Dear Michelle Obama – Good Intentions are Not Enough

I sincerely believe that Michelle Obama has the absolute best of intentions with her war on childhood obesity.  Unfortunately, good intentions and $5 will get you a non-fat latte and not much else.

The war on obesity seems to be predicated upon the idea that there is a “thin person” buried in fat inside each obese person.  I think that’s why people feel that having a “war on obesity” is an ok thing to do. I’m betting they look at it like the “war on cancer”, where the goal is to remove the cancer and leave the person…they want to remove the “extra” weight and leave the thin person.

But I am not a thin woman covered in fat.  I am a fat woman.  I am my fat, my fat is me.  I may lose some fat or gain some fat, lose some muscle or gain some muscle,  and that’s fine. But all of me is always, well… all of me.

You can’t have a war against my fat and leave the rest of me out of it, so the war on obesity is a war against me and against the body I live in 100% of the time.

A war on childhood obesity IS A WAR ON CHILDREN.  These aren’t little walking statistics.  They are children.  Precious, impressionable children who already have to navigate a world of peer pressure, parent pressure, academic pressure, information overload, over-scheduling,  awkward social interactions, puberty, early sexualization, drugs and alcohol etc.   As if obese children don’t have enough problems without state sponsored teasing.  I’m already hearing horror stories of kids being weighed in IN FRONT OF THEIR CLASS and getting report cards sent home admonishing them for their BMI.

Look, in my childhood plenty of adults in my life, including family members, were just plain mean to me about my weight.   They did it under the guise that it was “for my own good”.   It was devastating and I know that I’m not the only person with a story like this (in fact I know some people who have never recovered).   I can’t imagine how much worse it would have been if their behavior was sanctioned by the school.

I’m not here to argue about causes or effects of childhood obesity.  I’m here to suggest that you can’t shame people into taking care of their bodies, and adding the stress of publicly being shamed about their weight just doesn’t logically lead to kids who are mentally healthy enough with high enough self-esteem  to make good choices in any area of their lives, least of all their health.  Making kids hate their bodies will not support them in taking care of those bodies.  Do you take care of things you hate? Neither do kids.  It’s not “for their own good” . Their own good is to be raised to believe that they are incredible beings who deserve to be respected and treated well by themselves and others, and taught true, correct information about what constitutes health.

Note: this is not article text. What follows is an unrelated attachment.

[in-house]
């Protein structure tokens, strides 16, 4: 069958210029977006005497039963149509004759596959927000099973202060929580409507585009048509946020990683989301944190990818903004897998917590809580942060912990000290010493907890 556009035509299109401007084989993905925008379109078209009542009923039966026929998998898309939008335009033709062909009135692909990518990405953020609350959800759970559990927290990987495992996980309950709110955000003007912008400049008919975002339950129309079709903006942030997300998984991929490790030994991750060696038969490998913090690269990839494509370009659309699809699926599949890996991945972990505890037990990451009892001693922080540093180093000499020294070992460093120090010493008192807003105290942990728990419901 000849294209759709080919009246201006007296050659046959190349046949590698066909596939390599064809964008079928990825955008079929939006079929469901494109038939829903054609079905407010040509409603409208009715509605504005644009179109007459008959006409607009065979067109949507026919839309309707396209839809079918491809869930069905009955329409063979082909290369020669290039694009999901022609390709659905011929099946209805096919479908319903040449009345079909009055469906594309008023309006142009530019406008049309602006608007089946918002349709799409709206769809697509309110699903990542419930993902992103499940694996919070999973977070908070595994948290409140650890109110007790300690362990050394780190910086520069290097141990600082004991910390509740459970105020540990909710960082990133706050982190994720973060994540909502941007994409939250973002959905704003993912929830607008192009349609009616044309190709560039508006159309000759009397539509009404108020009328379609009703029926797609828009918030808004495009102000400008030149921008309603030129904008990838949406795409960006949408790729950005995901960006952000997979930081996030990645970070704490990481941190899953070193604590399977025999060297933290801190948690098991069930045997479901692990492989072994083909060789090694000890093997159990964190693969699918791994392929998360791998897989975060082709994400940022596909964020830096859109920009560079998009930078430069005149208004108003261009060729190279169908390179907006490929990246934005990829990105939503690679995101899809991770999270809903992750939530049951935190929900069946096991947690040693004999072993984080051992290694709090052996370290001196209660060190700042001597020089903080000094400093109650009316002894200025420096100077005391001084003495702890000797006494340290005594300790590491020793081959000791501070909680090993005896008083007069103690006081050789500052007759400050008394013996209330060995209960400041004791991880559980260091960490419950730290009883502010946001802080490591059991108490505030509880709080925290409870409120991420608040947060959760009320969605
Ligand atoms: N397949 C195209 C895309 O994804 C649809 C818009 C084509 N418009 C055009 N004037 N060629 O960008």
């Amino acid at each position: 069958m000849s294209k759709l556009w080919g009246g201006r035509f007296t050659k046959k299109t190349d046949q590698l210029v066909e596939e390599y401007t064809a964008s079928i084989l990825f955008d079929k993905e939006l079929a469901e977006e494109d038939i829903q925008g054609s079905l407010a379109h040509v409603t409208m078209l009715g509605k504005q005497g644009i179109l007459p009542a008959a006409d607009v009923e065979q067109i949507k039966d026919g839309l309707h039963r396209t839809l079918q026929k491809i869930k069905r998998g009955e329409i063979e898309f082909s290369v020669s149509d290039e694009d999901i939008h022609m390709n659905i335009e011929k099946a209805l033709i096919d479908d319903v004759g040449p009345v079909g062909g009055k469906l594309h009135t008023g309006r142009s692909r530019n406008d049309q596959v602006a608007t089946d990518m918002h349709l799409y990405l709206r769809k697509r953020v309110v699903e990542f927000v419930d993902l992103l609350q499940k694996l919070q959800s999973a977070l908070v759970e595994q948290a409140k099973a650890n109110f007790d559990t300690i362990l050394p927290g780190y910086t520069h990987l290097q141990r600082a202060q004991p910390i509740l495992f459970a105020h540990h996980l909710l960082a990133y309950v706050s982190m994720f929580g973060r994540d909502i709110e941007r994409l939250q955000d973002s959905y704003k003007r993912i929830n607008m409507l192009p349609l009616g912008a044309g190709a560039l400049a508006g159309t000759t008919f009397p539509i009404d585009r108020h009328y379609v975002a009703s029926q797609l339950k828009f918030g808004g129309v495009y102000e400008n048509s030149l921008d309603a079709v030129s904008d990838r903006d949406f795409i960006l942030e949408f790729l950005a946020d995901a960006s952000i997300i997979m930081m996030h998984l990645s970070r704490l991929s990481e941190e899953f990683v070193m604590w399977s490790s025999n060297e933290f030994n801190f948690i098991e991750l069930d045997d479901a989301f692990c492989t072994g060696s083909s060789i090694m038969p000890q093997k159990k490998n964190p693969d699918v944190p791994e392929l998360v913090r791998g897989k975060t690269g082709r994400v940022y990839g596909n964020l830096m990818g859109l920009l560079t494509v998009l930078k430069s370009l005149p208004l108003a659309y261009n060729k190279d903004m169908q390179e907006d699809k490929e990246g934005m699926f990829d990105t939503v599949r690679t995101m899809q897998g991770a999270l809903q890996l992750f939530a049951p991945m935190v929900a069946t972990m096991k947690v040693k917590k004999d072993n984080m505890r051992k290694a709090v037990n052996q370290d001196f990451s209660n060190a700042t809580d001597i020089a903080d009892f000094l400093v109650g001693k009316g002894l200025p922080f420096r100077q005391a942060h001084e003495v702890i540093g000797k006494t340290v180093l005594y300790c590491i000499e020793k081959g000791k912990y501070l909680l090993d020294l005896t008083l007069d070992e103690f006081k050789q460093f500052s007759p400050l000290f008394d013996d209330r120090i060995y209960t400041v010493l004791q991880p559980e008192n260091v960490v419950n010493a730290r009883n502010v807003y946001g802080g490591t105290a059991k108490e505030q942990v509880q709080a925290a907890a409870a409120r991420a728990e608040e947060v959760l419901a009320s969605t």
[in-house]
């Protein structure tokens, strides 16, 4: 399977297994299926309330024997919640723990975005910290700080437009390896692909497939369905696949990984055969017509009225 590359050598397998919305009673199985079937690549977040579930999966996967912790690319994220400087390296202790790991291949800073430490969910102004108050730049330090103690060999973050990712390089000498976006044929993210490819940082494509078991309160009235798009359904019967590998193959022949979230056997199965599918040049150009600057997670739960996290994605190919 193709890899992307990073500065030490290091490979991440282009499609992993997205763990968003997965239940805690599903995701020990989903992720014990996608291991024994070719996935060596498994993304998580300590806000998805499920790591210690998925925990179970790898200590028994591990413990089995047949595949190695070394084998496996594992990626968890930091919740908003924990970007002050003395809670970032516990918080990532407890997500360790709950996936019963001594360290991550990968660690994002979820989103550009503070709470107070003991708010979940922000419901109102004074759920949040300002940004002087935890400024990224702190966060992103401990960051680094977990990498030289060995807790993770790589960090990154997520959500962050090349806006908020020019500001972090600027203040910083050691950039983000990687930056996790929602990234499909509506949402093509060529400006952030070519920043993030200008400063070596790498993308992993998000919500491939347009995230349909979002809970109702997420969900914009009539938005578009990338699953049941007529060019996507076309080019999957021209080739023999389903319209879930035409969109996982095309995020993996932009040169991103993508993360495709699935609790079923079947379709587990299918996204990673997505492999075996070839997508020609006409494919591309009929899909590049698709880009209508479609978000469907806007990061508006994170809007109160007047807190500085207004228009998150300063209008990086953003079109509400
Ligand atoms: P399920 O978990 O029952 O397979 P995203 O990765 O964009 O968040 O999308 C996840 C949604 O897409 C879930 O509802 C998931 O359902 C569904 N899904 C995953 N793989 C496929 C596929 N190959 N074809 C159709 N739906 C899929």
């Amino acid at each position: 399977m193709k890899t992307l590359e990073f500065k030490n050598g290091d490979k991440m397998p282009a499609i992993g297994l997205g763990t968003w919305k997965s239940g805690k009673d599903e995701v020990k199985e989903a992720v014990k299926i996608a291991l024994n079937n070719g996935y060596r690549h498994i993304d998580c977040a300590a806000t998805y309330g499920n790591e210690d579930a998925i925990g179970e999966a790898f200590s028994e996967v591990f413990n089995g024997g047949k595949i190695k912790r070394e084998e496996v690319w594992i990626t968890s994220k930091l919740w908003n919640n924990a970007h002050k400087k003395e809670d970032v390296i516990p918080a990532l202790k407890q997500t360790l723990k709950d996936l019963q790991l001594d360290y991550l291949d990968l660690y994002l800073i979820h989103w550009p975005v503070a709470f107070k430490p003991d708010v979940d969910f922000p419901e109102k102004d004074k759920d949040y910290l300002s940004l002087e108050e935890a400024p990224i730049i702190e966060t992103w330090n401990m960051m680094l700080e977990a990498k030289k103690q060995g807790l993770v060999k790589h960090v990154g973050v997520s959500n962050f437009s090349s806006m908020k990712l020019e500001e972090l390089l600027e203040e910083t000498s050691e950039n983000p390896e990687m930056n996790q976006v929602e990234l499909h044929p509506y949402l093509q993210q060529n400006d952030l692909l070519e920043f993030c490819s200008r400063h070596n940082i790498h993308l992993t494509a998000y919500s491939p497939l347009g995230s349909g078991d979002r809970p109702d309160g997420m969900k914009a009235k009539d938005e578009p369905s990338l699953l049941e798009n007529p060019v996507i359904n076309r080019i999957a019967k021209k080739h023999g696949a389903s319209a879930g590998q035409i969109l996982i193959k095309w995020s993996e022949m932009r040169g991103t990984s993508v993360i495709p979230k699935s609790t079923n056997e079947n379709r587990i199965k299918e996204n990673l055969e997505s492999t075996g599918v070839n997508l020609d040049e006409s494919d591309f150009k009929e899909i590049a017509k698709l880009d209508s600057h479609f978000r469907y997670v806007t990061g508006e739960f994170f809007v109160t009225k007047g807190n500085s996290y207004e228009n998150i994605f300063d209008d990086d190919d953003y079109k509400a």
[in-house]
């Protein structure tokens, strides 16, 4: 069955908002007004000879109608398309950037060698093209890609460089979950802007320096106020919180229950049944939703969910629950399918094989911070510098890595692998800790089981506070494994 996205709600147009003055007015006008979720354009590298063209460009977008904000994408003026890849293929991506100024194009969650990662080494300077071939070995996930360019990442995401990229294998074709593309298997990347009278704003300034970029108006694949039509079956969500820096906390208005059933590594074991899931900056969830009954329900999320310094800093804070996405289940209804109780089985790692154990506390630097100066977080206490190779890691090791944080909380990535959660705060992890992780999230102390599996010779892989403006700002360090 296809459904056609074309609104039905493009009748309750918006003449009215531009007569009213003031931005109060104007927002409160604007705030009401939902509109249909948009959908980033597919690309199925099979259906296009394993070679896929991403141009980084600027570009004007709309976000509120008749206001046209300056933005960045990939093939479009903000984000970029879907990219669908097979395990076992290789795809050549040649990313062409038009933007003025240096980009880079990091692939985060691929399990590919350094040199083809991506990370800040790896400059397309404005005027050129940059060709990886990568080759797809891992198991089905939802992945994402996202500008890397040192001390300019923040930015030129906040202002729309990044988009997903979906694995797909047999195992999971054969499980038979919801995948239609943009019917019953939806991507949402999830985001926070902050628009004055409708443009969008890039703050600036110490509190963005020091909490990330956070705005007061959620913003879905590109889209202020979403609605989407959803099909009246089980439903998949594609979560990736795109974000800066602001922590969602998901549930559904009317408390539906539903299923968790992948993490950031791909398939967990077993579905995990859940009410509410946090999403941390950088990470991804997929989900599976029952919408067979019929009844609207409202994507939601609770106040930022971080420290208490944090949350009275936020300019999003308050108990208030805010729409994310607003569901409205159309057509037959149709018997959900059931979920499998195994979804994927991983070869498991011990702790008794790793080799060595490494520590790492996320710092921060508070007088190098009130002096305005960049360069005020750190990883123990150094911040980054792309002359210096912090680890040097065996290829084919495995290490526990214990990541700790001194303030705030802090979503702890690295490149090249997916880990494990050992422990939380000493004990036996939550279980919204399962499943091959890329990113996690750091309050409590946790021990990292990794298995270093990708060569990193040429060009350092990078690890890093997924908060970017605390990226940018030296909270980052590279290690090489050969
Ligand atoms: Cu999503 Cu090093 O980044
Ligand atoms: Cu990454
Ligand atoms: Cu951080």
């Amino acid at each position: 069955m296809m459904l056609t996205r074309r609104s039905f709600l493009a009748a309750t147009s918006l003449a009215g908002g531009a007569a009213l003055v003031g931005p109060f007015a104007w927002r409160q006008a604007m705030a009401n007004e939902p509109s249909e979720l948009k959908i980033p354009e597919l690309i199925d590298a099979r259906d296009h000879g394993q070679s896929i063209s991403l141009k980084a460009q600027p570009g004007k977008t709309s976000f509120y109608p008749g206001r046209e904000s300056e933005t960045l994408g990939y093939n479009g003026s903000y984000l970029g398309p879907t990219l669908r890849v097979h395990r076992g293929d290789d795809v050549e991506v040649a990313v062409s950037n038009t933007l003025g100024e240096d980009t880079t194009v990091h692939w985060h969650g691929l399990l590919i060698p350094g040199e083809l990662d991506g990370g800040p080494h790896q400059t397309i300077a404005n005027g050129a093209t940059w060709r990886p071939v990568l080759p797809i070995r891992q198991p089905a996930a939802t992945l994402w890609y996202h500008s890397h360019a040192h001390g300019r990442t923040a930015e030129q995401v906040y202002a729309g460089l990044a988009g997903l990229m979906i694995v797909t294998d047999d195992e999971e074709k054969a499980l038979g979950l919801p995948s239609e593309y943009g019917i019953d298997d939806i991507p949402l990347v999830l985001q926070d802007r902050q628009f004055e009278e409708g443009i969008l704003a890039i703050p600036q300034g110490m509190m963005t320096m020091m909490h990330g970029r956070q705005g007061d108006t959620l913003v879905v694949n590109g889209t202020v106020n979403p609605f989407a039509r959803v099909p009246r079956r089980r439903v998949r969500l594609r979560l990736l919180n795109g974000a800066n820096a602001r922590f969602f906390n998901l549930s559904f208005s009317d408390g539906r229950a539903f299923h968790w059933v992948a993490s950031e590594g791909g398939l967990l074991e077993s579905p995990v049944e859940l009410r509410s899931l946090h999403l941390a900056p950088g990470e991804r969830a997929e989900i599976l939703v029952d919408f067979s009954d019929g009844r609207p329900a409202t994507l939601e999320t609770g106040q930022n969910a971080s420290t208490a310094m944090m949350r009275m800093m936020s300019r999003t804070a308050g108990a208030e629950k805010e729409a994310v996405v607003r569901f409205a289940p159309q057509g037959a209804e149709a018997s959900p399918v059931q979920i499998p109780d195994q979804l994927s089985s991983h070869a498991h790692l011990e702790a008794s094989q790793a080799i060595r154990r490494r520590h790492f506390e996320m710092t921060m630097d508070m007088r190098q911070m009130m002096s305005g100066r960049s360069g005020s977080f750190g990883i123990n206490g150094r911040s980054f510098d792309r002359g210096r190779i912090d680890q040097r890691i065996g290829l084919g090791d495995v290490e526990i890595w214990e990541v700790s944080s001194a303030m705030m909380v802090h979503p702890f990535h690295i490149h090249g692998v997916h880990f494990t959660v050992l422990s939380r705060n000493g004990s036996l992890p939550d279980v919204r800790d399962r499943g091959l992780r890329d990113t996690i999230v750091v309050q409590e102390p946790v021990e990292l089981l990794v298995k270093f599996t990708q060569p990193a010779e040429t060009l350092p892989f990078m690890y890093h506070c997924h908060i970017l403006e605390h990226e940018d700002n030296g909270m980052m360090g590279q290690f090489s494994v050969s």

If Michelle Obama was for childhood health, I’d be behind her 100%, but as long as she is waging a war against children I’ll find myself fighting on the other side, the side where we work to empower kids to be mentally healthy, have high self-esteem, and take care of their bodies without shame or self-hatred.

Published in: on April 28, 2010 at 6:23 am  Comments (20)  

20 CommentsLeave a comment

  1. Complete nonsense!!! If you choose to continue to poison yourself as an adult, that’s fair enough! But don’t take innocent children in your morbid trip for goodness sake!

    Go to countries like France, Russia etc, where they serve healthy food and snacks in schools and at home to children and tell them they are doing wrong by teaching these children how to stay fit and healthy from a young age.

    Well done First Lady Michelle Obama and thank you for this national health issue that needed to be adressed.

    • It seems like you’ve missed the point of my post. I never argued against serving healthy food and snacks or teaching children how to stay fit and healthy. I think that those are fantastic ideas. To reiterate, if Michelle Obama was for children’s Health I’d be behind her 100%. I absolutely believe in supporting children’s health. In fact, I think children’s health is important for all kids – not just kids who are obese – so it can easily be taught to all kids from an empowering perspective without singling out kids who are obese for public humiliation and having a War against them. Michelle Obama could have started the Children’s Health Initiative – she could advocate offering healthy foods and snacks and empowering movement for every kid in school, and teach them all about health, without ever once making an obese child get weighed in in front of their whole class. I know kids who don’t want to go to school any more because of the backlash of teasing and bullying this War has caused. I have a friend whose child was throwing up before school every day because he knew that he was going to be humiliated in his health class. How is that encouraging children’s health? It’s not just about physical health, it’s about mental health too, and scarring a child emotionally is antithetical to to helping them be healthy.